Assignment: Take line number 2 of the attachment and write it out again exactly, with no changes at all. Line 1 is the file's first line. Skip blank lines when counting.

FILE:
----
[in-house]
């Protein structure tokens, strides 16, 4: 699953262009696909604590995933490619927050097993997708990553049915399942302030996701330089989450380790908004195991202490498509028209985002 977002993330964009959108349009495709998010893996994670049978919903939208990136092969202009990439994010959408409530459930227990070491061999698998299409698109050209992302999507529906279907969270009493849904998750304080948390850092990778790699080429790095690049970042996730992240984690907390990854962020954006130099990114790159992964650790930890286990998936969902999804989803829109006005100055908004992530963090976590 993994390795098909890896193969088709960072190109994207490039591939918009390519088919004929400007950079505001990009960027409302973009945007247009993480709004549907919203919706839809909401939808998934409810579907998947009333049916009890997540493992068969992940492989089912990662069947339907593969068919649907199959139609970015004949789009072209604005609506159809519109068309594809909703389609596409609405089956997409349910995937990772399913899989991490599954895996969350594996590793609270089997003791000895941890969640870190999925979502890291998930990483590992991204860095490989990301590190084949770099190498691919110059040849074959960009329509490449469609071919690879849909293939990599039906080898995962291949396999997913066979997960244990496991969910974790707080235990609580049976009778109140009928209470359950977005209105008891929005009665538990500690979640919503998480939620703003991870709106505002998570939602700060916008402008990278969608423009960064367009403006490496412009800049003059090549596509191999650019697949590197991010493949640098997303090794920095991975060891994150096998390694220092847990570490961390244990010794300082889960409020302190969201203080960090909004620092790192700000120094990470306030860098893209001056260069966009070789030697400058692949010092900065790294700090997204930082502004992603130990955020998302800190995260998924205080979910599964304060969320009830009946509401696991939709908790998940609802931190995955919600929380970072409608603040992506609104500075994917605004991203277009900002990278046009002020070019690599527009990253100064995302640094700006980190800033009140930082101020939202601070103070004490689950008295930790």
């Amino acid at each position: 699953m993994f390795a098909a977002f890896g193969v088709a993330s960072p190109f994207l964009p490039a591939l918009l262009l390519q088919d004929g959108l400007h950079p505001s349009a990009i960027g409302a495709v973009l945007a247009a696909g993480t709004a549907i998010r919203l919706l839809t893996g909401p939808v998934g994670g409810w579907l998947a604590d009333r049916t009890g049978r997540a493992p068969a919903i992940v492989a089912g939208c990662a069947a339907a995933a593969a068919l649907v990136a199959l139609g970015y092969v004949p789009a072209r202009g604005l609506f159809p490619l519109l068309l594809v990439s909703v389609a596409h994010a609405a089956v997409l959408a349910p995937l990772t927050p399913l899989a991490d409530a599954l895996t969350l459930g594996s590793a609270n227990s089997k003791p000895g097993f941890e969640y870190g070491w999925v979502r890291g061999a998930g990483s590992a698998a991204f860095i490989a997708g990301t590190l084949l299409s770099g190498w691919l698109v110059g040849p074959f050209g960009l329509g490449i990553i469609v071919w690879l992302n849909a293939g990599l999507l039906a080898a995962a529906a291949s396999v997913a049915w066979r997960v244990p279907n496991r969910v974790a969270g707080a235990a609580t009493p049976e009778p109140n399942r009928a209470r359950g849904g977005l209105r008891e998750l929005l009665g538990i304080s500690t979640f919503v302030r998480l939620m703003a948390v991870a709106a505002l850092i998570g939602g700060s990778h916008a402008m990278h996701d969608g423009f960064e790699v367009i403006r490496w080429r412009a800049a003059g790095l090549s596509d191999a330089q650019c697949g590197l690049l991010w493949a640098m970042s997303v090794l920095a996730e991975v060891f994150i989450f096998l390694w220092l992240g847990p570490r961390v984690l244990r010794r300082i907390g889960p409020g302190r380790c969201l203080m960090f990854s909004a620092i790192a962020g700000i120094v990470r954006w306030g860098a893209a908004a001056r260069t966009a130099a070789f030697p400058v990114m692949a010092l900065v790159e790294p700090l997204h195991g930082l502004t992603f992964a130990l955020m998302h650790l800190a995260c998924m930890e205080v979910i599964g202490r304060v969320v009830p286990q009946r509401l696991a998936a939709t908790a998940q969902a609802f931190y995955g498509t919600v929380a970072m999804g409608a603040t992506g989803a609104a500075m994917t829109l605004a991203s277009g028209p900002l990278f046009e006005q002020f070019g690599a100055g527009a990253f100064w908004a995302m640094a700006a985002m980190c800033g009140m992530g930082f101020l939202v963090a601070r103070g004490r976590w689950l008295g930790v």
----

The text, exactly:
């Protein structure tokens, strides 16, 4: 699953262009696909604590995933490619927050097993997708990553049915399942302030996701330089989450380790908004195991202490498509028209985002 977002993330964009959108349009495709998010893996994670049978919903939208990136092969202009990439994010959408409530459930227990070491061999698998299409698109050209992302999507529906279907969270009493849904998750304080948390850092990778790699080429790095690049970042996730992240984690907390990854962020954006130099990114790159992964650790930890286990998936969902999804989803829109006005100055908004992530963090976590 993994390795098909890896193969088709960072190109994207490039591939918009390519088919004929400007950079505001990009960027409302973009945007247009993480709004549907919203919706839809909401939808998934409810579907998947009333049916009890997540493992068969992940492989089912990662069947339907593969068919649907199959139609970015004949789009072209604005609506159809519109068309594809909703389609596409609405089956997409349910995937990772399913899989991490599954895996969350594996590793609270089997003791000895941890969640870190999925979502890291998930990483590992991204860095490989990301590190084949770099190498691919110059040849074959960009329509490449469609071919690879849909293939990599039906080898995962291949396999997913066979997960244990496991969910974790707080235990609580049976009778109140009928209470359950977005209105008891929005009665538990500690979640919503998480939620703003991870709106505002998570939602700060916008402008990278969608423009960064367009403006490496412009800049003059090549596509191999650019697949590197991010493949640098997303090794920095991975060891994150096998390694220092847990570490961390244990010794300082889960409020302190969201203080960090909004620092790192700000120094990470306030860098893209001056260069966009070789030697400058692949010092900065790294700090997204930082502004992603130990955020998302800190995260998924205080979910599964304060969320009830009946509401696991939709908790998940609802931190995955919600929380970072409608603040992506609104500075994917605004991203277009900002990278046009002020070019690599527009990253100064995302640094700006980190800033009140930082101020939202601070103070004490689950008295930790």